Book review: Monisha Rajesh, Around the world in 80 trains

Monisha Rajesh wrote lovingly about the Indian railways in her previous book but this set her wondering whether the train journey had lost its allure elsewhere — for which there is a strong case to be made in Britain, at least. The constant outpouring of anger in the media about the horrors of modern travel seems to have captured the public mood: the delays, the cancellations, the overcrowding, the fatuous announcements, the garish logos of the privatised companies and the overspending on major projects all seem set to undermine our love of the railways.
 Rajesh, however, muses that the bigger threat might in fact come from the opposite, that is that the railways have improved so much (with the scrapping of draughty carriages, the smoothness of the ride brought about by the loss of the familiar tagadada tagadada thanks to continuous welded rails, and the advent of high-speed trains in many countries across the world) that it is the relaxed nature of train travel that has all but disappeared.
  Rajesh sets out to test this theory by journeying across the world  by rail, covering 45,000 miles in 80 trains over an eight-month period. She drags along her boyfriend Jem, now her husband, as an afterthought, having decided, belatedly but wisely, that some of the more exotic countries she visits may not be safe territory for a lone woman, particularly a brown-skinned one.  She starts with a few routine runs around Europe. Quickly bored, she heads off to Asia via the Trans Mongolian Railway to Beijing, then heads to Japan and soon finds herself on the Death Railway, the line built by prisoners of war in Burma at the cost of thousands of lives.
 She is soon grateful to have Jem tagging along. In Moscow she makes the mistake of taking a local train to a small town called Kubinka where, amid worldwide publicity, Putin had supposedly just opened Patriot Park, a Disneyland-type experience based on military capability. The train journey itself, in a rusting, leaky carriage with shifty-looking fellow passengers is bad enough, but the taxi ride to the non-existent park and an even hairier drive back make her conscious of the risks of going down branch lines.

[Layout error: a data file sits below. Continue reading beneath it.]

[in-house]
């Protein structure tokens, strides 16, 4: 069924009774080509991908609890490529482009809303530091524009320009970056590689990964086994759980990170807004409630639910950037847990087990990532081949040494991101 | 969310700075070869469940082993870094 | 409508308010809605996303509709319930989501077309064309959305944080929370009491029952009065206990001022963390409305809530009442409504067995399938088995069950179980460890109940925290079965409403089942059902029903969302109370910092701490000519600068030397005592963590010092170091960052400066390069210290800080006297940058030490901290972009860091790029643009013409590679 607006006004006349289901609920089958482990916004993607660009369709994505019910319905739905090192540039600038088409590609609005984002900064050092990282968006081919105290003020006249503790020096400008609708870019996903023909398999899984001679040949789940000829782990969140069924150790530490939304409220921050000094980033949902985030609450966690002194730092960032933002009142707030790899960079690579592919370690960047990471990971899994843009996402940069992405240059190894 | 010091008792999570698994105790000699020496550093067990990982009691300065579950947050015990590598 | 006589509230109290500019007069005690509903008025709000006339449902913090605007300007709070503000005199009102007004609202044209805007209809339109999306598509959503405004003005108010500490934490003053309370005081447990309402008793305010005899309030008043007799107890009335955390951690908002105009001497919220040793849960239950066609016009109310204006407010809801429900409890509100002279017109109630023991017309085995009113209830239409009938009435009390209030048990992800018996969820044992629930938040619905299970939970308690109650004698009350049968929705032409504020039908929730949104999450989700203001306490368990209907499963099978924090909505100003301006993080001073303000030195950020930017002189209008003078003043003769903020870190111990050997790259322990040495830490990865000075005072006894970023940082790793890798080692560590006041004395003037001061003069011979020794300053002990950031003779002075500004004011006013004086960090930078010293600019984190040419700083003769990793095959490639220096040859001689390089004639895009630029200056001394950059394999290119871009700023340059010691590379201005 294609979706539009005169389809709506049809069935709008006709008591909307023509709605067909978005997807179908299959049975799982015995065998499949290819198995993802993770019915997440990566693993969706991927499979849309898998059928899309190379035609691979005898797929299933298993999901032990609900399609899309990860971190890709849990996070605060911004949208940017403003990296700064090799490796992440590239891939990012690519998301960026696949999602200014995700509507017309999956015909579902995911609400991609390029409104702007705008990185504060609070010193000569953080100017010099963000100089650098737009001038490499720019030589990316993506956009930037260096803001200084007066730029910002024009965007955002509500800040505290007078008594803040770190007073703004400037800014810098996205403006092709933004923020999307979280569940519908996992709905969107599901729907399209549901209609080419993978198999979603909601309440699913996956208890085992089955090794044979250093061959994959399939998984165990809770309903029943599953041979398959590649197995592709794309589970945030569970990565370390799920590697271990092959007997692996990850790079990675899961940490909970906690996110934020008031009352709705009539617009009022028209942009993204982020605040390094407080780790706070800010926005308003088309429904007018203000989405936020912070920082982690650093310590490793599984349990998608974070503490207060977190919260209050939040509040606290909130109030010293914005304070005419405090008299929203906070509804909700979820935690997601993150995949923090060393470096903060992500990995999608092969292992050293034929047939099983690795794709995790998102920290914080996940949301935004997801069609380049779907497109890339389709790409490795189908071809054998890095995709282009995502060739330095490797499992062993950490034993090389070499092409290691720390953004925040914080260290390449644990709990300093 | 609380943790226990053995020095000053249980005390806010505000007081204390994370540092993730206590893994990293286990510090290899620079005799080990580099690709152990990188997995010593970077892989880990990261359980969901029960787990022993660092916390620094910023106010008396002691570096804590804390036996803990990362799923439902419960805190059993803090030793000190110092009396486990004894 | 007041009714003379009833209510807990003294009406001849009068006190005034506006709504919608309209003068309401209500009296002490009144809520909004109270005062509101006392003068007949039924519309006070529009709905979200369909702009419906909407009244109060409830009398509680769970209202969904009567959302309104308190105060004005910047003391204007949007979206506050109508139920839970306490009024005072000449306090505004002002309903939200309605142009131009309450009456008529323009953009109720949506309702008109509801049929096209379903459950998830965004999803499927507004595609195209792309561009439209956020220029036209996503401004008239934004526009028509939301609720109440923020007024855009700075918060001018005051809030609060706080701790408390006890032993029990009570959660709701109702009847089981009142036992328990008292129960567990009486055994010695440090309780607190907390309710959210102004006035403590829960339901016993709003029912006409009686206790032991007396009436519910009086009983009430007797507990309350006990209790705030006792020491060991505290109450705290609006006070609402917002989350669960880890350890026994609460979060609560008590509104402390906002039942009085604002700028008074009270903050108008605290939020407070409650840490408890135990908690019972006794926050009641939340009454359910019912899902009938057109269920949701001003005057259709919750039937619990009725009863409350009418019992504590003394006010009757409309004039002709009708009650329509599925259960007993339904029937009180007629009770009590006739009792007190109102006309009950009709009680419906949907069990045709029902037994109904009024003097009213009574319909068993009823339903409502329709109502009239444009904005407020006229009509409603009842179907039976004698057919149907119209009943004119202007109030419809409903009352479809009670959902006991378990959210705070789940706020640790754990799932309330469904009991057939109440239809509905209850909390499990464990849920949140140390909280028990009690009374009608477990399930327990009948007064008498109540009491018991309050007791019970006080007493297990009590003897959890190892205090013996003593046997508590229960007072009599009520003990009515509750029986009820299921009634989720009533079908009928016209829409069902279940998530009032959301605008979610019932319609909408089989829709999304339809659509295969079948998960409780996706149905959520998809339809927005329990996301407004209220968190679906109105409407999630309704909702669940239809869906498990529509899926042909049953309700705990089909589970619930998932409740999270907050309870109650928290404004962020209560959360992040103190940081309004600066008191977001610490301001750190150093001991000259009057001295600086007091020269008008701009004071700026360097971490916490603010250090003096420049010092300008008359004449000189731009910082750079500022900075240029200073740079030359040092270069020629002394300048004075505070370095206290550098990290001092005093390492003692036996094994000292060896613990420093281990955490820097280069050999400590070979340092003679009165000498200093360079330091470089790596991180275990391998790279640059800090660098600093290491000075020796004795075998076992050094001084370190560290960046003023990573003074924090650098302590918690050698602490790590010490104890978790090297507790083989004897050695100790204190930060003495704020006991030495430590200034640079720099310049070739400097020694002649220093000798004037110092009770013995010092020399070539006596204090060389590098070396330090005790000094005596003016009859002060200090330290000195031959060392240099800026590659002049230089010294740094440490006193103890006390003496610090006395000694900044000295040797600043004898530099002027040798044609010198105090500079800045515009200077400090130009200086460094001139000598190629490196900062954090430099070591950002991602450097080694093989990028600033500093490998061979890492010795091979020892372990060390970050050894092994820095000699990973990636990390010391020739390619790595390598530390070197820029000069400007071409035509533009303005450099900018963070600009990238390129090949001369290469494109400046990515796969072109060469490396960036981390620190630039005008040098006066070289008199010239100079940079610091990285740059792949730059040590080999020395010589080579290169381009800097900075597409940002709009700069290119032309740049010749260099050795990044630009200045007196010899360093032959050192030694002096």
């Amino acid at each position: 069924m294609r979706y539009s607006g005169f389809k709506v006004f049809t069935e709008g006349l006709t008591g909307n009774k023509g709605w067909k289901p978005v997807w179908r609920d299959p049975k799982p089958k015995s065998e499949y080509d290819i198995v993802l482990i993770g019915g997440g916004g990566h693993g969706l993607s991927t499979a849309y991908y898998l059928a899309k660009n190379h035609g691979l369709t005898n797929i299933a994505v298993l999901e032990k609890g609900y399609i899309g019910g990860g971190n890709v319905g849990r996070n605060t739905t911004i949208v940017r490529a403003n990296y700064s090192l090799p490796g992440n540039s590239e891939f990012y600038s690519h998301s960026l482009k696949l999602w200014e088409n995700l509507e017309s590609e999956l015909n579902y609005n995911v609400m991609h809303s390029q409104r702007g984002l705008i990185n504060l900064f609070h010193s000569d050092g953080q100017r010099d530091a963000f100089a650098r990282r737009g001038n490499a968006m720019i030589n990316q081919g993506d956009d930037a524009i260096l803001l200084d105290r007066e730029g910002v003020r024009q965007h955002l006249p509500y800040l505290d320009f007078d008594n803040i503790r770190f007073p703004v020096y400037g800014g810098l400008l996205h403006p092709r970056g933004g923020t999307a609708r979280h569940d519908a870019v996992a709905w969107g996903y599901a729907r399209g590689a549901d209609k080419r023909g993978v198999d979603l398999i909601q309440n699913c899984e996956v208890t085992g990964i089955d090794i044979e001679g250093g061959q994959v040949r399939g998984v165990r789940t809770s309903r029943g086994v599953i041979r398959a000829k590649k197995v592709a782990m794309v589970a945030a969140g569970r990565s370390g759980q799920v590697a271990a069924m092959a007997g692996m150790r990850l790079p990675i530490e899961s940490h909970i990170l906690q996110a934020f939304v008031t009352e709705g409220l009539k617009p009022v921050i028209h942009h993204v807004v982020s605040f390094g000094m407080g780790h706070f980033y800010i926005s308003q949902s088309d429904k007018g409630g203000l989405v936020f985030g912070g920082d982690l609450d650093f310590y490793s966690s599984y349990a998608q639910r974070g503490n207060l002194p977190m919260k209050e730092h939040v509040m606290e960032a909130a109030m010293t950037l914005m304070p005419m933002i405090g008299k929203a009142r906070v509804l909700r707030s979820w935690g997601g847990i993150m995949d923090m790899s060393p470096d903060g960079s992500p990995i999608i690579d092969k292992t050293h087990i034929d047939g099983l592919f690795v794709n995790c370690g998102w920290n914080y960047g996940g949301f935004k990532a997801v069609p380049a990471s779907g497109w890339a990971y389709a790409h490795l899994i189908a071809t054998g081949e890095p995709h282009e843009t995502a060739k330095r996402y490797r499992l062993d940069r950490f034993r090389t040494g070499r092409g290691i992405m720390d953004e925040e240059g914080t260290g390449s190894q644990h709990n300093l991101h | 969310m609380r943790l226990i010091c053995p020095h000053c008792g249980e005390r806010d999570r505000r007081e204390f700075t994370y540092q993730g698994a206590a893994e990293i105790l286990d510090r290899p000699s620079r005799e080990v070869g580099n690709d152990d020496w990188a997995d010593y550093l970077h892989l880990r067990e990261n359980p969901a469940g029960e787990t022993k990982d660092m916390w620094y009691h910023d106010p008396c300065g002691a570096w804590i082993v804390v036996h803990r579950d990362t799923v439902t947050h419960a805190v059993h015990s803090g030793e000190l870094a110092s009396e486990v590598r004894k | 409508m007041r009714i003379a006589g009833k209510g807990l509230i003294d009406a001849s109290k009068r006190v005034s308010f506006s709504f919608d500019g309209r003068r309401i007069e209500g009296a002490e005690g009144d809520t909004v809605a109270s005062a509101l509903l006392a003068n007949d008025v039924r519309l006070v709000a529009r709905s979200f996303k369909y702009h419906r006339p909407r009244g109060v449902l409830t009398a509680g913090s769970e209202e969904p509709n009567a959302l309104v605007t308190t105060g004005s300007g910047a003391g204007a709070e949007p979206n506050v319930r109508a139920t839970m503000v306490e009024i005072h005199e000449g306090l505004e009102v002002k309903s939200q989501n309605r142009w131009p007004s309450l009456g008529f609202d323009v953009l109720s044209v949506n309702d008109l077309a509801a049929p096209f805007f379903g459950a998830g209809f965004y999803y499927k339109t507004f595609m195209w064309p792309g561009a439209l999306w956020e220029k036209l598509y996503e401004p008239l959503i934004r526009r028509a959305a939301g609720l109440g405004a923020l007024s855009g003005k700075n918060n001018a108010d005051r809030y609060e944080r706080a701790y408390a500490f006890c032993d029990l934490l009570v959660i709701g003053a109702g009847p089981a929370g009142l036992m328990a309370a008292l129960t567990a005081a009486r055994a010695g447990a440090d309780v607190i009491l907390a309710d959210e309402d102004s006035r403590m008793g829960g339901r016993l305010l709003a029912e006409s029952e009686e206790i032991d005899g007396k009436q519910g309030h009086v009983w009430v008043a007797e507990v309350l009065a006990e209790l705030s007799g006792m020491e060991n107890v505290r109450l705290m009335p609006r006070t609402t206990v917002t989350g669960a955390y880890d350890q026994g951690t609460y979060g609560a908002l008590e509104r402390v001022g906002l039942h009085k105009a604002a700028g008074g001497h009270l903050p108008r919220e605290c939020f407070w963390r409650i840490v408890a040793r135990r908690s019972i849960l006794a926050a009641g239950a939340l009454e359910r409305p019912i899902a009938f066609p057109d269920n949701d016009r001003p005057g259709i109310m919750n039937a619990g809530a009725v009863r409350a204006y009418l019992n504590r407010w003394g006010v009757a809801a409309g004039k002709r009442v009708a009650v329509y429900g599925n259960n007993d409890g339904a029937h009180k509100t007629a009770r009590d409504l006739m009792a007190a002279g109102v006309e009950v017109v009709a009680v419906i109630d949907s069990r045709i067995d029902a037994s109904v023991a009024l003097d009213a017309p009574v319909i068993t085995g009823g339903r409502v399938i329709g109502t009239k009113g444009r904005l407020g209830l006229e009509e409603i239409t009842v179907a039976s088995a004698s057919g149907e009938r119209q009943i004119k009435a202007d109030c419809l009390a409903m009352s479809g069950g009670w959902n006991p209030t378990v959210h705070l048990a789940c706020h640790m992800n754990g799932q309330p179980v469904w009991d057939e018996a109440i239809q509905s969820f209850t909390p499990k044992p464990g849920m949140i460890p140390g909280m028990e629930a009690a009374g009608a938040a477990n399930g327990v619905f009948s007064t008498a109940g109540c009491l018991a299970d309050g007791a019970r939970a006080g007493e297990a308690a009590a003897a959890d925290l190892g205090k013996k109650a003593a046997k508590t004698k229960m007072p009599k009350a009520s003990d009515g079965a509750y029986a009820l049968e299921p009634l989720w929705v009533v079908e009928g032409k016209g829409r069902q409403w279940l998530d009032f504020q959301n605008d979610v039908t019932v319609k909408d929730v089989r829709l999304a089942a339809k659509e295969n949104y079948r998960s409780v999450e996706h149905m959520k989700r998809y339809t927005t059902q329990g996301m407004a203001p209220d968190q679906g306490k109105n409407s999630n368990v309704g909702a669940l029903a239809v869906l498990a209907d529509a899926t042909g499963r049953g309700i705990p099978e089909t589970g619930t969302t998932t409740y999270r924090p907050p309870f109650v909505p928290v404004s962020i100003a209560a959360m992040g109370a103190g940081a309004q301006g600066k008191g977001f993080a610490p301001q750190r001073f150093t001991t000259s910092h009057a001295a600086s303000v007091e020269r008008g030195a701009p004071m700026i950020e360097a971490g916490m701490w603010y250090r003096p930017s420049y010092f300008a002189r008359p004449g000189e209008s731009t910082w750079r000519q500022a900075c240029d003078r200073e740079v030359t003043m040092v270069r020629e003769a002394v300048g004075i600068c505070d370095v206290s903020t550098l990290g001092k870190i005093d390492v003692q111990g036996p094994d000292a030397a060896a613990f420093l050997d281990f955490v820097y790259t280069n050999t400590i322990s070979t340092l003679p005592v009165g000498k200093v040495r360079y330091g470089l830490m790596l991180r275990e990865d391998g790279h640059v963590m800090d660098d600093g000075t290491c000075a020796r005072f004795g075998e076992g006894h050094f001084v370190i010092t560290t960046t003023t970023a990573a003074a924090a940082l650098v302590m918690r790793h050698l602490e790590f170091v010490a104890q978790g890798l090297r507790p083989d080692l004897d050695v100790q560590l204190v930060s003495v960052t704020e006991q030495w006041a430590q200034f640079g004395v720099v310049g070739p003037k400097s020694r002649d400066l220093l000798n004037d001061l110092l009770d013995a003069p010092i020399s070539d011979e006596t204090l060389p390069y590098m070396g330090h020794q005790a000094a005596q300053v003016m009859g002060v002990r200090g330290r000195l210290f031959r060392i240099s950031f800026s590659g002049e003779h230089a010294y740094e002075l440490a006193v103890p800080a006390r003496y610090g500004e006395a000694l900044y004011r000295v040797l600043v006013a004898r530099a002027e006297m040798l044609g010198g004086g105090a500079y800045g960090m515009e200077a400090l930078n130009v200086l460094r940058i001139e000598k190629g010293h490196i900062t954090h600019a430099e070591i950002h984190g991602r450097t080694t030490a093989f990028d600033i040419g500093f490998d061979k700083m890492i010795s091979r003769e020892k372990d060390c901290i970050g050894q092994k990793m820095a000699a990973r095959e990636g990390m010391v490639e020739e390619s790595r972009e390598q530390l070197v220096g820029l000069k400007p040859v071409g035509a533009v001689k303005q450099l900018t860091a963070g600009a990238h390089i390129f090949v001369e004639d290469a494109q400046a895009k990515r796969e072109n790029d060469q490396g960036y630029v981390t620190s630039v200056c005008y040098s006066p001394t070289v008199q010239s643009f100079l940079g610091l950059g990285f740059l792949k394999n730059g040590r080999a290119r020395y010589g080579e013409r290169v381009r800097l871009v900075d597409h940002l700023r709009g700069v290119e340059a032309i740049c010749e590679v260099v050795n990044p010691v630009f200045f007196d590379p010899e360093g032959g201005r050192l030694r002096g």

It takes Rajesh several weeks to rediscover the joys of train travel but before too long she begins to appreciate that the unique qualities of the rail journey are not confined to India. There are numerous fabulous journeys where only the setting of the sun stops her spending all day at the window. She learns that it is the people who travel on the railway and the inevitable way conversations are struck up that make train journeys so different and so special. She is constantly amazed by the generosity of strangers who share their food, book and pay for hotels, offer advice and give up their seats, and her descriptions of this random set of fellow-travellers from across the globe end up as the core takeaway from this delightful book.
Train travelogues can be tedious, especially when written by gricers (train buffs who we learn are known as foamers in the USA owing to their tendency to get really excited when spotting a particularly rare locomotive) because of their insistence on technical and timetable detail. Rajesh, though, is not only blessed with an elegant style, but is witty and ever ready for a bit of self-deprecation, being only too aware that she is a tourist temporarily invading other people’s lives and that hasty conclusions may well be simplistic.
   If there is a threat to the continued existence of romantic and exotic train travel, it is not so much the advent of the fundamentally banal high-speed lines or the cuts to unremunerative services, with many countries still undergoing a Beeching-type process, but globalisation which risks undermining the uniqueness of place. Jem loses his trainers on the way to Tibet and worries whether he can find a pair of New Balance replacements in Lhasa, only to find that one of the monks they meet in the main monastery is wearing a pair. Almost everywhere they visit has a KFC, a Starbucks or an Apple store (mostly ersatz) and Rajesh quite reasonably tries to defend this, mindful of the fact that if she has access to these goods, why shouldn’t the rest of the world. Their ubiquity, however, means that so many local products, which she gamely tries (not the three squeaks, live baby mice that you pick up producing the first squeak, dip in spicy sauce – squeak – and pop in your mouth –  squeak) are squeezed out. Fortunately, the unique aspects and the efficiency of the railways compared with other forms of transport mean that, at least so far, their popularity is enduring.
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